Members of Citizens for an Alternative Alexandria Waterfront Plan shot back at City Hall Tuesday, calling officials “uncompromising” about a week after city staff released a largely negative review of the group’s competing blueprint.
“We seem to be in a situation where citizens don’t seem to have an effective way of engaging elected officials,” said CAAWP co-founder Andrew Macdonald during a press conference held in Market Square. Several other CAAWP members, echoing his critiques of the city’s proposal, joined Macdonald despite the dreary weather.
Three privately owned sites along the Potomac slated for redevelopment under the city’s plan have become the focal point for a contentious, roughly two-year long public debate. The Alexandria City Council is expected to vote on the controversial blueprint on January 21.
The final decision will come after the waterfront work group, a committee of residents handpicked by Mayor Bill Euille to reconcile the city’s plan with resident opposition, makes their recommendations to city council.
Though rhetoric on both sides had cooled following the work group’s creation in the summer, the debate has grown contentious again as CAAWP members defend their dueling waterfront plan. Where the city hopes to foster boutique hotels, CAAWP’s plan – released in late October – calls for more open space and museums.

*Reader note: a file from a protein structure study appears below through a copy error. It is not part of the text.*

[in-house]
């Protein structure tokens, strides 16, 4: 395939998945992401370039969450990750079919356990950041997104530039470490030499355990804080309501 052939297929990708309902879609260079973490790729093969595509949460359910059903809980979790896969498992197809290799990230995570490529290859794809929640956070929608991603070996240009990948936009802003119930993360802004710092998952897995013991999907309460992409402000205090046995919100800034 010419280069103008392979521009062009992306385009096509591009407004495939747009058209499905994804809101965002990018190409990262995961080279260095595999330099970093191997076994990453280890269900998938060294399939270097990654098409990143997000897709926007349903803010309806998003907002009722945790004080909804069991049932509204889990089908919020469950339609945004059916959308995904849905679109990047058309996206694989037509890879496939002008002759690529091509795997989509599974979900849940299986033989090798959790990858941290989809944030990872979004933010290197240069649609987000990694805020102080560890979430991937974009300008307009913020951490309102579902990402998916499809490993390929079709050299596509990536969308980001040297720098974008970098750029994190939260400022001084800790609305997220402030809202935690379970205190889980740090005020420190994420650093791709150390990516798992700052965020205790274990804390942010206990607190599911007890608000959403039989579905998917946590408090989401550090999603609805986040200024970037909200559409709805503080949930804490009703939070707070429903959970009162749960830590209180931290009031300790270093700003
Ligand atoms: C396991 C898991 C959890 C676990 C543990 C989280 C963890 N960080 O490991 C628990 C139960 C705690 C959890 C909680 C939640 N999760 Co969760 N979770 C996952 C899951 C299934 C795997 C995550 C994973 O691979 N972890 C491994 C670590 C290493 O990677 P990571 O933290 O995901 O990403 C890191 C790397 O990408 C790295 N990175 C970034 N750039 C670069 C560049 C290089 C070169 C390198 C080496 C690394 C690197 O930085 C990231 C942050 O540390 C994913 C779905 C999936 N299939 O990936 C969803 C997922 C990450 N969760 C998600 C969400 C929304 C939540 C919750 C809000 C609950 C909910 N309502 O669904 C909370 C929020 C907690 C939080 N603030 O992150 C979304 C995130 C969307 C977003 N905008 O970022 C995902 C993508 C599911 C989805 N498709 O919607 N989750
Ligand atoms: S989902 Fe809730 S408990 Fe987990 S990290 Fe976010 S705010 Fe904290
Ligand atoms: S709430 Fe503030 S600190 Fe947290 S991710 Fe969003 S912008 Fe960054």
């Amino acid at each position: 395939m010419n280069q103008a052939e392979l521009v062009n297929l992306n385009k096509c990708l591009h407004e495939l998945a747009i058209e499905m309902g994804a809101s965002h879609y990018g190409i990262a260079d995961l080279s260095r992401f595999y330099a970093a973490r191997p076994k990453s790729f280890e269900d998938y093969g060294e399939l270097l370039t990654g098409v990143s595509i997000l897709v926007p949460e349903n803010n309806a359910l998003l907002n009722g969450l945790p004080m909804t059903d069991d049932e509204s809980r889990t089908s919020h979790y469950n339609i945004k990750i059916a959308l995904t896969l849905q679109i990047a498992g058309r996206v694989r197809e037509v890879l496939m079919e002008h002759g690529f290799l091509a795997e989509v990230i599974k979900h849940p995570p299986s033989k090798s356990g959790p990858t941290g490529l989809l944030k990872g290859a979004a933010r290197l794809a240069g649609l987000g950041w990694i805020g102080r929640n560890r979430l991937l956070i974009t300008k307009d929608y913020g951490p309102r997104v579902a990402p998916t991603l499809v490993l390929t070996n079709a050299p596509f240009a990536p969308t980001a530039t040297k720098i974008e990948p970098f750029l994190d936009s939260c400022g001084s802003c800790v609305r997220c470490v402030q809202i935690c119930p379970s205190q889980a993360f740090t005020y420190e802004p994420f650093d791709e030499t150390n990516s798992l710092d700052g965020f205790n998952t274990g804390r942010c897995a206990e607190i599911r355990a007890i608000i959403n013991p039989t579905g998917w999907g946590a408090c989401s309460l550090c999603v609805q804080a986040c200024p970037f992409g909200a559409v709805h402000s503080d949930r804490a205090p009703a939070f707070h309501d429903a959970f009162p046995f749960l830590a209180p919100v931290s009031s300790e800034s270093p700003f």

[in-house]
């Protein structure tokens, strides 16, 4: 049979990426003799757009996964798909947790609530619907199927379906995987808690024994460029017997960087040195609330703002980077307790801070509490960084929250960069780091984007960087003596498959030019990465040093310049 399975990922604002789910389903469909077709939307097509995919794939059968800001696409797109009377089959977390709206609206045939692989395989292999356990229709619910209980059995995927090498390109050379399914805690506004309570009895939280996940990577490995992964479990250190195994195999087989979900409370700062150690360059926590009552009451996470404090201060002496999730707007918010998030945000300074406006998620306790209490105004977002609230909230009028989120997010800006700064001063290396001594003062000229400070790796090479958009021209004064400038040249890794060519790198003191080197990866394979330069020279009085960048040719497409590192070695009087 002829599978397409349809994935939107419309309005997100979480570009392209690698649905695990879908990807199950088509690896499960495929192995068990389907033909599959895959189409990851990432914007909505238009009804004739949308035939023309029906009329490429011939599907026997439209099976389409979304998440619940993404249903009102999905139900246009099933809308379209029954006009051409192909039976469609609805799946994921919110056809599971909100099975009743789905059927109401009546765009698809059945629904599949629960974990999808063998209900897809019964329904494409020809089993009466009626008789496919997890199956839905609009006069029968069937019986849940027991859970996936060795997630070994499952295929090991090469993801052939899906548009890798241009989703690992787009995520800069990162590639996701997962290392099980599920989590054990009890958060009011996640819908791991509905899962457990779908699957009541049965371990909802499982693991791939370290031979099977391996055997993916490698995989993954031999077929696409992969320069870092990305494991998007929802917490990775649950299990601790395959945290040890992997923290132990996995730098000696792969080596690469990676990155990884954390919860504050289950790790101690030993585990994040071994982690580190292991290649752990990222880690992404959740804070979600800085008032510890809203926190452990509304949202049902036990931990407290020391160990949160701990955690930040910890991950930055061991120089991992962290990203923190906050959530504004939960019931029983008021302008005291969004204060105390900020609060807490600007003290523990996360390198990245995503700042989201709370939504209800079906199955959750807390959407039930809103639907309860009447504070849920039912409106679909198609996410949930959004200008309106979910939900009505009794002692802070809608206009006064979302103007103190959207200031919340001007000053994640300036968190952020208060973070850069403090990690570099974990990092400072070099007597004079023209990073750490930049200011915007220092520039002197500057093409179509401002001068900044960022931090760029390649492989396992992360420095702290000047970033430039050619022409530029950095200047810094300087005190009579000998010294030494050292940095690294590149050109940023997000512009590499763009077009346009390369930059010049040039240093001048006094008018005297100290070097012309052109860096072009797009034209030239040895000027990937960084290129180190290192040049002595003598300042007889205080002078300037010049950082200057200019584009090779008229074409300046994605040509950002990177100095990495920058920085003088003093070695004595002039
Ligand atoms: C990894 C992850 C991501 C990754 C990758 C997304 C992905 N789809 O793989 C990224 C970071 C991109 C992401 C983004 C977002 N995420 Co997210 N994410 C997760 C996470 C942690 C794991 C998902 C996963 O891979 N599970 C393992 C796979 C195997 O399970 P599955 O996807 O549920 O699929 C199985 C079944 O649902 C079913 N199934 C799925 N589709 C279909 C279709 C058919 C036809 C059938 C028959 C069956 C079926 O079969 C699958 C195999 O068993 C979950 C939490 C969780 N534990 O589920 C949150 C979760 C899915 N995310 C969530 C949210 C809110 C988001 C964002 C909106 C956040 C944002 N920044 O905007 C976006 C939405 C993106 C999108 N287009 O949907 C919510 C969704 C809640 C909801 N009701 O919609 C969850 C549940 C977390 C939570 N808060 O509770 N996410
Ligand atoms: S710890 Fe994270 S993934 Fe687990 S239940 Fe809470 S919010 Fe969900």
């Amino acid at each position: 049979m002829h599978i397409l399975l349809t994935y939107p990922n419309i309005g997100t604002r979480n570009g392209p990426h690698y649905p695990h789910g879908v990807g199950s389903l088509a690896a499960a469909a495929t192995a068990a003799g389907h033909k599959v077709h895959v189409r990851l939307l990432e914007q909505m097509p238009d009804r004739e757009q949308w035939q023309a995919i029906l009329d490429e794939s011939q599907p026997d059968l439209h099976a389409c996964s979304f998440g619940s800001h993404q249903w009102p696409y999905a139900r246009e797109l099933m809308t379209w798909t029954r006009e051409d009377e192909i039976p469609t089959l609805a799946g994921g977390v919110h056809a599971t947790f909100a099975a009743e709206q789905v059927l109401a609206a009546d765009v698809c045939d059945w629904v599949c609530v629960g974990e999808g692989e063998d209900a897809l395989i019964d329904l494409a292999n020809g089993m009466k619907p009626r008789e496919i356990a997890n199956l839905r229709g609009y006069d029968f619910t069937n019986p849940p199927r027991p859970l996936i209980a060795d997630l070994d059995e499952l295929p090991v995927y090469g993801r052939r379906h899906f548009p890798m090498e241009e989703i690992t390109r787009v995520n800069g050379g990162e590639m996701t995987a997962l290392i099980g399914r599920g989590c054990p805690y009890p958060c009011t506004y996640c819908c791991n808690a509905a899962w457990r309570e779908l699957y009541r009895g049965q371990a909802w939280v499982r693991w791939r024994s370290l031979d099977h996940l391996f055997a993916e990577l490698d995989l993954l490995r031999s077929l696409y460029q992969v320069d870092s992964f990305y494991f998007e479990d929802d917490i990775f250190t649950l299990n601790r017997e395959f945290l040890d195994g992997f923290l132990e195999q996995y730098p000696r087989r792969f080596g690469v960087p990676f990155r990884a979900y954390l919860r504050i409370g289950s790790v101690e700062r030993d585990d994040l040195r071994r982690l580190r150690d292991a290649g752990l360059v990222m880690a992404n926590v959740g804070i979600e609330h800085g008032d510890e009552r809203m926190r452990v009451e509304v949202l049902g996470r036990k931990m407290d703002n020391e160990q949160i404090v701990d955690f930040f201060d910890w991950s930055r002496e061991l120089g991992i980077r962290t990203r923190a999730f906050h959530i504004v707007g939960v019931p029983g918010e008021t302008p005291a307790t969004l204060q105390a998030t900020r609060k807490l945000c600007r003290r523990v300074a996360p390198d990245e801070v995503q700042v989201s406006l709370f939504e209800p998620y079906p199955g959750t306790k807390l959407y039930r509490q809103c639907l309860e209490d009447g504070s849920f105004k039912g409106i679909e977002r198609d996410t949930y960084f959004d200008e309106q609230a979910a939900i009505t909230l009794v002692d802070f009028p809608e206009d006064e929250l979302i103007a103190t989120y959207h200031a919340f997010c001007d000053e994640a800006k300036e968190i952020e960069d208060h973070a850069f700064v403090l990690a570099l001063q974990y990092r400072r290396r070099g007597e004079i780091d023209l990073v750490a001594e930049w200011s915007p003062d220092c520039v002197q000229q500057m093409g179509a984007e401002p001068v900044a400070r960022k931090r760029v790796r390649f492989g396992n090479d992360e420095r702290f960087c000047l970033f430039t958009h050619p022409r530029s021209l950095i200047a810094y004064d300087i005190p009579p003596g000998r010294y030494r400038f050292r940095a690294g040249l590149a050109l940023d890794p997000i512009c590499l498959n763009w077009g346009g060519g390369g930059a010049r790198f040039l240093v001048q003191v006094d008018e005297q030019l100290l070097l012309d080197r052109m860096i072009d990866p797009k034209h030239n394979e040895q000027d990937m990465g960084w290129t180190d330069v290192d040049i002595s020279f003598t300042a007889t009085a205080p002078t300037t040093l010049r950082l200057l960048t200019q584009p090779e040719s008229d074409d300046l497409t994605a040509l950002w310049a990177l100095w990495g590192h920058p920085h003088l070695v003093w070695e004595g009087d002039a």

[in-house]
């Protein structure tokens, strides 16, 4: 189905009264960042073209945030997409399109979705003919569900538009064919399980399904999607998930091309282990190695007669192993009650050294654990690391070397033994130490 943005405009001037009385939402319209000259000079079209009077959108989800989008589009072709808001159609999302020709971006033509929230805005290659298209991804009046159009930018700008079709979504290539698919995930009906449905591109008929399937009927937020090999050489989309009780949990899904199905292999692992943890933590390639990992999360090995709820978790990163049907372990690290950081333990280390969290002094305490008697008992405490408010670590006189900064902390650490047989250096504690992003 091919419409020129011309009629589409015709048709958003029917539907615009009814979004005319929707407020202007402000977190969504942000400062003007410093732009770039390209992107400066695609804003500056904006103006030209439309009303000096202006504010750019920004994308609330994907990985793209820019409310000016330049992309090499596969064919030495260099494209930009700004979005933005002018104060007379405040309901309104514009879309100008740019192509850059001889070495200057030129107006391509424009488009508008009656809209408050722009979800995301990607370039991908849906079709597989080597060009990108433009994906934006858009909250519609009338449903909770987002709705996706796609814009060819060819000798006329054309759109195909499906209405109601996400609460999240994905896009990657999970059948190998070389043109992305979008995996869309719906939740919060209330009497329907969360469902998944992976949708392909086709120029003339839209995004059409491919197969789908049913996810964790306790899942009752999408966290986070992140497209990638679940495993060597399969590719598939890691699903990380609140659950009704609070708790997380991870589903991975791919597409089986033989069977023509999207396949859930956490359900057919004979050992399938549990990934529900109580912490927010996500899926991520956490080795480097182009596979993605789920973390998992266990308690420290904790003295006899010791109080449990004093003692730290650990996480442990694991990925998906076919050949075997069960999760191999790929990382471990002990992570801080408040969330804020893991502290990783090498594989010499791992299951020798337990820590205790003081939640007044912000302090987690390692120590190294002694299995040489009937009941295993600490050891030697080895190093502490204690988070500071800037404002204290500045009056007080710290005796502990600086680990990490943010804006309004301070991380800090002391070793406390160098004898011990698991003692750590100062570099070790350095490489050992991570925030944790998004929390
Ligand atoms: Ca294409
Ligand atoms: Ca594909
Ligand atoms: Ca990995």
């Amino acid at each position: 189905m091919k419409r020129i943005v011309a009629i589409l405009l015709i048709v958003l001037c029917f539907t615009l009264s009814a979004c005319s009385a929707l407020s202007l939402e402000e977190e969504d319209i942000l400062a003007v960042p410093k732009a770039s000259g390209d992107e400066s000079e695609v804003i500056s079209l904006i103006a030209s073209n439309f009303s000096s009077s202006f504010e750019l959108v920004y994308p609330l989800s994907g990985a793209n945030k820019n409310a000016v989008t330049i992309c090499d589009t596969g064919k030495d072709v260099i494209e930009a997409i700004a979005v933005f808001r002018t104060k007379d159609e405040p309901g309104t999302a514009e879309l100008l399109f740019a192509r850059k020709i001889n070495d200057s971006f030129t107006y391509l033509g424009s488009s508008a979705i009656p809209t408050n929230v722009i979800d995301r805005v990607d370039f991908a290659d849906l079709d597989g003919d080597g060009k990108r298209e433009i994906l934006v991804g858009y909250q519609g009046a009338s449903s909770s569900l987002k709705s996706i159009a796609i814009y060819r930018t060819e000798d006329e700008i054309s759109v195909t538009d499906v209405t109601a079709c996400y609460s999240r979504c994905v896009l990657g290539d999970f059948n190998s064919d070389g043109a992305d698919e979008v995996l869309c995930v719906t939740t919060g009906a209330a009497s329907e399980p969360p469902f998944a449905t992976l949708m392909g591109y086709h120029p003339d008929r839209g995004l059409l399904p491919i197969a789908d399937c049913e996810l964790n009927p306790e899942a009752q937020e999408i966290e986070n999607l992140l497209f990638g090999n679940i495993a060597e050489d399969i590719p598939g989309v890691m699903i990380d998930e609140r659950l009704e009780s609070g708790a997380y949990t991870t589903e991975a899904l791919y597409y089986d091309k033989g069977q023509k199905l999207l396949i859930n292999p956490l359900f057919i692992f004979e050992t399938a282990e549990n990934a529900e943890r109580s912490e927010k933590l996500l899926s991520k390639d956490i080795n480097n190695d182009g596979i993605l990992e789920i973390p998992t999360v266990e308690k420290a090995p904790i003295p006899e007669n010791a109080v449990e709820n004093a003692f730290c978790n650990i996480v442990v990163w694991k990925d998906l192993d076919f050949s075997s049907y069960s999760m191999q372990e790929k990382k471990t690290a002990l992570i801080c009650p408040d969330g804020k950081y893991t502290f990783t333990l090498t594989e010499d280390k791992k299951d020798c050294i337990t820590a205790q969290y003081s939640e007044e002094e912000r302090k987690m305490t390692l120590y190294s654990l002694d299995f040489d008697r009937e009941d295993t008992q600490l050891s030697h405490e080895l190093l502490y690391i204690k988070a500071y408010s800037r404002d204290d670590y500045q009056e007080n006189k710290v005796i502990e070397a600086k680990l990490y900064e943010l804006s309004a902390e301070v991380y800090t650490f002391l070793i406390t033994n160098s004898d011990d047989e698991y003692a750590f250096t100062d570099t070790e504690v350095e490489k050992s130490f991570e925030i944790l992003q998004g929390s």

Acting City Manager Bruce Johnson panned the group’s proposal in a conference call with reporters several days before Thanksgiving, describing CAAWP’s ideas as fiscally and legally “indefensible.”
In turn, Macdonald said city officials were ignoring the positive long-term economic impact of CAAWP’s proposal in favor of quick tax revenue. He called on officials to begin talks with Robinson Terminal Co., a subsidiary of the Washington Post Co., about possibly selling or donating two of the sites at the debate’s center.
“We think there is a plan out there that will be better for the city and the river,” he said.
CAAWP held the conference hours before they were scheduled to appear before the city’s standing waterfront committee for a fact-finding meeting. Members of the committee – a separate body unconnected with the waterfront work group – questioned city officials and CAAWP members alike on their dueling proposals.
Though the dialogue threatened to boil over at times, at least one member of the committee called on officials and residents to strike a balance. Former planning director Engin Artemel said he saw no reason not to include hotels and museums in the plan’s final draft.
“We can have – possibly – our cake and eat it too,” he said. “We can have hotels and museums and open space.”
The meeting came as CAAWP leaders raise the possibility of filing a lawsuit to keep the city from moving forward with their plan. Macdonald confirmed last week that the group was exploring their legal options, but said nothing had been decided.